The Linguistic Ethnography Forum will host a free e-seminar devoted to Ingrid Piller’s new book Linguistic Diversity and Social Justice: An Introduction to Applied Sociolinguistics. Please join us for this opportunity to discuss the book with the author and a group of leading international scholars.
What: An email-based presentation and discussion of Chapters 1 and 2 of Linguistic Diversity and Social Justice
When: May 25: Distribution of reading materials; June 01: E-Seminar opens; June 21: E-Seminar closes
Where: The Linguistic Ethnography Forum mailing list
How: Simply sign up to the Linguistic Ethnography Forum mailing list at https://goo.gl/Xv7113 in order to participate
Who: Professor Ingrid Piller as speaker; Dr Huamei Han as discussant; Livia Gerber as moderator; and the list members, including leading international experts in Linguistic Ethnography
Linguistic Ethnography Forum
- The Linguistic Ethnography Forum (LEF) brings together researchers conducting linguistic ethnography in the UK and elsewhere. It seeks to explore a range of past and current work, to identify key issues, and to engage in methodologically and theoretically well-tuned debate.
- Linguistic Ethnography holds that language and social life are mutually shaping, and that close analysis of situated language use can provide both fundamental and distinctive insights into the mechanisms and dynamics of social and cultural production in everyday activity.
- LEF is a Special Interest Group of the British Association of Applied Linguistics (BAAL).
- LEF hosts a free annual e-seminar open to all list members at https://www.jiscmail.ac.uk/LING-ETHNOG
Linguistic Diversity and Social Justice
Linguistic diversity is a universal characteristic of human language but linguistic diversity is rarely neutral; rather it is accompanied by linguistic stratification and linguistic subordination. Ingrid Piller’s new book Linguistic Diversity and Social Justice employs a case-study approach to real-world instances of linguistic injustice in liberal democracies undergoing rapid change due to high levels of migration and economic globalization. Focusing on the linguistic dimensions of economic inequality, cultural domination and imparity of political participation, this book offers a detailed examination of the connection between linguistic diversity and inequality in domains critical to social justice such as employment, education, and community participation.
The e-seminar will use Chapter 1 (“Introduction”) and Chapter 2 (“Linguistic Diversity and Stratification”) as a starting point for the discussion.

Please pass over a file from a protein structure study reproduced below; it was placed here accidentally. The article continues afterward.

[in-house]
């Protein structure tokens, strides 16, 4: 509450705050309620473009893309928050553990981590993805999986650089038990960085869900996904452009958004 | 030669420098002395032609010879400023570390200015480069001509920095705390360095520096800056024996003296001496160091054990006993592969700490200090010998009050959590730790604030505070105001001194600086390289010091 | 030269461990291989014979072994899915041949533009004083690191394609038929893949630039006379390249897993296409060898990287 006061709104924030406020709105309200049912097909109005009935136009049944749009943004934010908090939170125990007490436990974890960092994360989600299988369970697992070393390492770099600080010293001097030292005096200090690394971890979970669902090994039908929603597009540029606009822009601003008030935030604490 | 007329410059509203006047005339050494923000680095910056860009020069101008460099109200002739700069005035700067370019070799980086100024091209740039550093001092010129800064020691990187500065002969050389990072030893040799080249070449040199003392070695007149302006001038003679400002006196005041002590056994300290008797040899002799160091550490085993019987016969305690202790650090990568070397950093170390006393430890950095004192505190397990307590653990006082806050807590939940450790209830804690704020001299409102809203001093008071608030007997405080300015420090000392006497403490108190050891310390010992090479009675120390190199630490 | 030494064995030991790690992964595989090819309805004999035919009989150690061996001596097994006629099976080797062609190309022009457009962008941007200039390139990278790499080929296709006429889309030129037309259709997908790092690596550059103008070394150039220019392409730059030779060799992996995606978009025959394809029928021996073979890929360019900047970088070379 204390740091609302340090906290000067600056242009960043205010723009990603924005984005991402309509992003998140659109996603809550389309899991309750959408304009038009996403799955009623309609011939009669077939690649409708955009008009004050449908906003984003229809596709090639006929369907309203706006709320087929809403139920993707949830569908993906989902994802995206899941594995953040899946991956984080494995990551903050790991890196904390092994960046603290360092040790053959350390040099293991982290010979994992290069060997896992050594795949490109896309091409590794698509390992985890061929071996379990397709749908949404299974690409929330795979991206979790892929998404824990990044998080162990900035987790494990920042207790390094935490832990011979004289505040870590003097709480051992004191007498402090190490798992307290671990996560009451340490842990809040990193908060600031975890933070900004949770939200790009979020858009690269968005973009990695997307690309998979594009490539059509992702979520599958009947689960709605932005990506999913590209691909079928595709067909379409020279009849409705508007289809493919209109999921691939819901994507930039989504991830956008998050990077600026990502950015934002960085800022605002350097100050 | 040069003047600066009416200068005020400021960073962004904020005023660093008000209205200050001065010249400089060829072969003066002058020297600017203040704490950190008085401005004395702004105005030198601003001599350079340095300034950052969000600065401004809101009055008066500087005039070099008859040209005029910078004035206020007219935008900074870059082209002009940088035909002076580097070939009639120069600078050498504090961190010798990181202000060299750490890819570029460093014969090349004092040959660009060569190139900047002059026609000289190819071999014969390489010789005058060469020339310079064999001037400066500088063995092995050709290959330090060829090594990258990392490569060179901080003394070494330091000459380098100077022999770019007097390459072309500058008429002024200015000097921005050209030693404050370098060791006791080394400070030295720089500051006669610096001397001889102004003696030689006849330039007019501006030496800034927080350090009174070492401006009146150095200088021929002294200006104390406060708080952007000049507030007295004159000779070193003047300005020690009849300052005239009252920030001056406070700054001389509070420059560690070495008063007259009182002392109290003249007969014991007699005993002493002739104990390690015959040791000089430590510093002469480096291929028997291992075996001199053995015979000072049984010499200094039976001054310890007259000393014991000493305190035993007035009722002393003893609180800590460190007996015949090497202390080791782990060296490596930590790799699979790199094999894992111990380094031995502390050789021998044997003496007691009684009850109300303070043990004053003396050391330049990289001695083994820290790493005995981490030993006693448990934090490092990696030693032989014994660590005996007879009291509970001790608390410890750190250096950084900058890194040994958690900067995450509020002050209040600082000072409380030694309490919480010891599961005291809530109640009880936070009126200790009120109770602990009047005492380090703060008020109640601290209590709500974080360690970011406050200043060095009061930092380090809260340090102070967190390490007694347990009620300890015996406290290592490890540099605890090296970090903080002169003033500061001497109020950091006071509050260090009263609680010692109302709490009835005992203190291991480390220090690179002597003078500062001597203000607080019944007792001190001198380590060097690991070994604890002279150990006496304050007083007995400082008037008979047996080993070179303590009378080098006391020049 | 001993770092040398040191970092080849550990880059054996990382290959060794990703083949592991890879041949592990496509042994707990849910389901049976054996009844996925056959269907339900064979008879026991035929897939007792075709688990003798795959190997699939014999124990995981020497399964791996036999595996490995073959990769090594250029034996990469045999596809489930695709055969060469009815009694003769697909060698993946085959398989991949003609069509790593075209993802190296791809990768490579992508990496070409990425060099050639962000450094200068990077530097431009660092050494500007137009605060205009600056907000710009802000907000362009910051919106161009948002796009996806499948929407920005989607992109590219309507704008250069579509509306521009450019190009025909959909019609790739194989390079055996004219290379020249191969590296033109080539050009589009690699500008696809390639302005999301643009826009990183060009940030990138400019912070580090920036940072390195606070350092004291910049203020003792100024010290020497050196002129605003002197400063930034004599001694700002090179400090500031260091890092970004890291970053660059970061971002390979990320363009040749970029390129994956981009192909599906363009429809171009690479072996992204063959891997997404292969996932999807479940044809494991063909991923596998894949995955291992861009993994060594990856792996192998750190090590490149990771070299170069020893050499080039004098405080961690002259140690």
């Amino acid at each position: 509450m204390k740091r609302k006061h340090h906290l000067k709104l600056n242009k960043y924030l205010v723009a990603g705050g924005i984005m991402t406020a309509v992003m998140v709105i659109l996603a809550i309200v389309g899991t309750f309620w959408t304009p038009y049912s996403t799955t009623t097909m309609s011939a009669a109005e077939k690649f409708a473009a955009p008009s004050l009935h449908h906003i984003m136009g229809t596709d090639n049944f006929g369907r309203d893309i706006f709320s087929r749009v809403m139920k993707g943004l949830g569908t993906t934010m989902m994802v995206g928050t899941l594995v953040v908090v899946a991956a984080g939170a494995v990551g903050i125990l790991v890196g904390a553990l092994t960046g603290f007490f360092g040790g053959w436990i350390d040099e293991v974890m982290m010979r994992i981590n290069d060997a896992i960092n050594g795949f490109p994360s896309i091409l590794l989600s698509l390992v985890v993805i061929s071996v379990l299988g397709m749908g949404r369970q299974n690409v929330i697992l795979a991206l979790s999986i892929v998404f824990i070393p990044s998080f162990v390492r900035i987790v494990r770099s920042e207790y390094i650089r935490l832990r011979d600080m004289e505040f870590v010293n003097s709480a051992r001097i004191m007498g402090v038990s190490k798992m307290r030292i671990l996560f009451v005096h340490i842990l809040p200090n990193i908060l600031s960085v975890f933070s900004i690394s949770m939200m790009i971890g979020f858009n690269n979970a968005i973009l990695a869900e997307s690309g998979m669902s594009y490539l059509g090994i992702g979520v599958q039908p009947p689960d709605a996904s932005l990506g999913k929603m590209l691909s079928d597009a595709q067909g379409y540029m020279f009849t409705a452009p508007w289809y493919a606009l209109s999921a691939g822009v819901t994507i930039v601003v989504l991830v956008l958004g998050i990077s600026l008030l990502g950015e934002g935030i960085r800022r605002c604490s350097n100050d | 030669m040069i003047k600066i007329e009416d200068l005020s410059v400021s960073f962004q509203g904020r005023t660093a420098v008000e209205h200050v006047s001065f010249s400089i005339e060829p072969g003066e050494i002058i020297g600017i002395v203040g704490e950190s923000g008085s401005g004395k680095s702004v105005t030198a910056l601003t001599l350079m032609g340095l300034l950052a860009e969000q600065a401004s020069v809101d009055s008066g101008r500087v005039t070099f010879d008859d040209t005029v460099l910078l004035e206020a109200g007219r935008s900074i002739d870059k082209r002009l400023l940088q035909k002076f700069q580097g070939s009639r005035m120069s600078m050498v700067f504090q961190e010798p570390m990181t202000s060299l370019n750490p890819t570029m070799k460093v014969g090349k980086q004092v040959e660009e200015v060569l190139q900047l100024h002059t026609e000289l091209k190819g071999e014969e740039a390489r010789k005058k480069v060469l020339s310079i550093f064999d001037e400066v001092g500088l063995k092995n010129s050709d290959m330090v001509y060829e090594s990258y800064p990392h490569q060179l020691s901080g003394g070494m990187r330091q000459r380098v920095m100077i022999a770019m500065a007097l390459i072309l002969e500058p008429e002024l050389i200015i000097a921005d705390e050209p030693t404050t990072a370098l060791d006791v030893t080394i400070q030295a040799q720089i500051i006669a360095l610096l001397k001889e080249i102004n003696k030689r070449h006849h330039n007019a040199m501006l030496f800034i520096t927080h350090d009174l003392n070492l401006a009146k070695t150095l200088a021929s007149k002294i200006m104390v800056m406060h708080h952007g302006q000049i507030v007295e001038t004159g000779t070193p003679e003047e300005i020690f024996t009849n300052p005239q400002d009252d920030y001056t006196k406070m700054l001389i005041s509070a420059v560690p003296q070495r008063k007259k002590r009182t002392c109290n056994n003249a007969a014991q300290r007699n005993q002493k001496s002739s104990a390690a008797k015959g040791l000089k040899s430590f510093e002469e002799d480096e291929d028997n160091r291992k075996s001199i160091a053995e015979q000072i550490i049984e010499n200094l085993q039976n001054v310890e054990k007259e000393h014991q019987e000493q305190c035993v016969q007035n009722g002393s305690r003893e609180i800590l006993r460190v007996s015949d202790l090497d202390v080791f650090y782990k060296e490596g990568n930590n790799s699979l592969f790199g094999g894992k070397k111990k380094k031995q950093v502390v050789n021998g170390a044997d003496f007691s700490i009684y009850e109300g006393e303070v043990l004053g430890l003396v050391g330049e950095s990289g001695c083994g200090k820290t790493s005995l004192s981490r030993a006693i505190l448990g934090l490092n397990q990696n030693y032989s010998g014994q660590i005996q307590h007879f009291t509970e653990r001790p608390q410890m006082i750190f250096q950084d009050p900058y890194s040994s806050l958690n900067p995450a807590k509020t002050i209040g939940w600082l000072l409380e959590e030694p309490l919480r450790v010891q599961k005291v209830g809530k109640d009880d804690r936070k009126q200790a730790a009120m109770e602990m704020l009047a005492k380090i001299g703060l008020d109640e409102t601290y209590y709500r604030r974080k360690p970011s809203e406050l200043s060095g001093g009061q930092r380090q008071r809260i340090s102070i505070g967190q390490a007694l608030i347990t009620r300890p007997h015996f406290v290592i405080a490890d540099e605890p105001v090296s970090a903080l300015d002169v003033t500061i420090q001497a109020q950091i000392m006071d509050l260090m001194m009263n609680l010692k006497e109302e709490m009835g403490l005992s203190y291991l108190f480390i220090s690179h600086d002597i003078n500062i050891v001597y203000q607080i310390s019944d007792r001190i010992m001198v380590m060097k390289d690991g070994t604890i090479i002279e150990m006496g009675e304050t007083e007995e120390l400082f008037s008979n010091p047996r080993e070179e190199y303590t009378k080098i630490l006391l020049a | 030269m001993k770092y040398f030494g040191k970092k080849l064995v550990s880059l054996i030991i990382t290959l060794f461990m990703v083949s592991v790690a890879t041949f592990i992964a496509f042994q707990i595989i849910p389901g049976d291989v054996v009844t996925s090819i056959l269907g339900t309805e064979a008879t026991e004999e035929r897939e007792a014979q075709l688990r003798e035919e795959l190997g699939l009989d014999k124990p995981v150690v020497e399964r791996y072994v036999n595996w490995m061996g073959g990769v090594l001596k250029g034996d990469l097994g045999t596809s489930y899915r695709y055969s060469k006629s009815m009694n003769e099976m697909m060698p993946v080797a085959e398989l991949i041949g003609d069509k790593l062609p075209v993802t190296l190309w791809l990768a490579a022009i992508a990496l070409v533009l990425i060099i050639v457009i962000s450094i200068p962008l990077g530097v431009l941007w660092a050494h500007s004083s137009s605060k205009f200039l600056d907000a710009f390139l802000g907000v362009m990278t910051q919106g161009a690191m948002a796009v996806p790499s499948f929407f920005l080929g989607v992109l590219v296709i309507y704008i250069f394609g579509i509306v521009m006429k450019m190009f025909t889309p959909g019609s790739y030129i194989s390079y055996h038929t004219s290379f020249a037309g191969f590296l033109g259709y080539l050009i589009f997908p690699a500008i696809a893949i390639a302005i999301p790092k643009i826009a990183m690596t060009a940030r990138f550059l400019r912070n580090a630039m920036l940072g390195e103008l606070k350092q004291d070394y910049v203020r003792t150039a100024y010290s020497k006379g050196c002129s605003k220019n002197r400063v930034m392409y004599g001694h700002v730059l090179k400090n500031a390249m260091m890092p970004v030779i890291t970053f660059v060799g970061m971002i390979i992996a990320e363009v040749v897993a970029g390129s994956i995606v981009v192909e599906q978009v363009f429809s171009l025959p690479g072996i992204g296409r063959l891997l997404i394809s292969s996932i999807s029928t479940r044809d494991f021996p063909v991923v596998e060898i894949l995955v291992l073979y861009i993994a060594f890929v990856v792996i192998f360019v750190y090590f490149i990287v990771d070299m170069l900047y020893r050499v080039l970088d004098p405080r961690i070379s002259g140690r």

Special features of the book
- Prompts thinking about linguistic disadvantage as a form of structural disadvantage that needs to be recognized and taken seriously, and that warrants a serious public debate as to how it can best be mitigated
- Includes case studies from around the world
- Offers a conversational approach inviting readers to engage with linguistic diversity and social justice through the online forum Language on the Move
“This is a serious book on a serious subject. In a globalized world whose rhetoric celebrates linguistic diversity, Ingrid Piller shows that the reality is one of systemic inequality and disadvantage—and makes a strong argument that linguistic questions should figure prominently on the social justice agenda in the twenty-first century.” (Deborah Cameron, Professor of Language and Communication, University of Oxford)
“A vivid, powerful, and sober analysis of how language serves to entrench injustice and create indefensible discrimination. Piller’s wide-ranging book should inspire and shock both the general reader and the research world.” (Robert Phillipson, Professor Emeritus, Copenhagen Business School)
Discount for e-seminar participants
Order online at www.oup.com/academic and enter promotion code AAFLYG6 to receive a 30% discount! Paperback $29.95 $20.97 // £19.99 £13.99
Ingrid Piller is Professor of Applied Linguistics at Macquarie University, Sydney, Australia. Her research expertise is in Intercultural Communication, the Sociolinguistics of Language Learning and Multilingualism, and Bilingual Education. She serves as editor-in-chief of the international sociolinguistics journal Multilingua and curates the sociolinguistics portal Language on the Move.
Huamei Han is Associate Professor of Education at Simon Fraser University, Vancouver, Canada. Her research centres on language learning, multilingualism, and socioeconomic inclusion of linguistically marginalized individuals and groups in globalization. She has researched language learning among adult immigrants in east Canada, multilingual practices among youths at minority churches in west Canada, and grassroots multilingualism emerging in the context of China-Africa trade migration.
Livia Gerber is a PhD student in the Linguistics Department at Macquarie University. Her research interests are in bilingual education, intercultural communication, and the relationship between language practices and language policies. Her PhD project examines the language learning experiences of German working-holiday makers in Australia.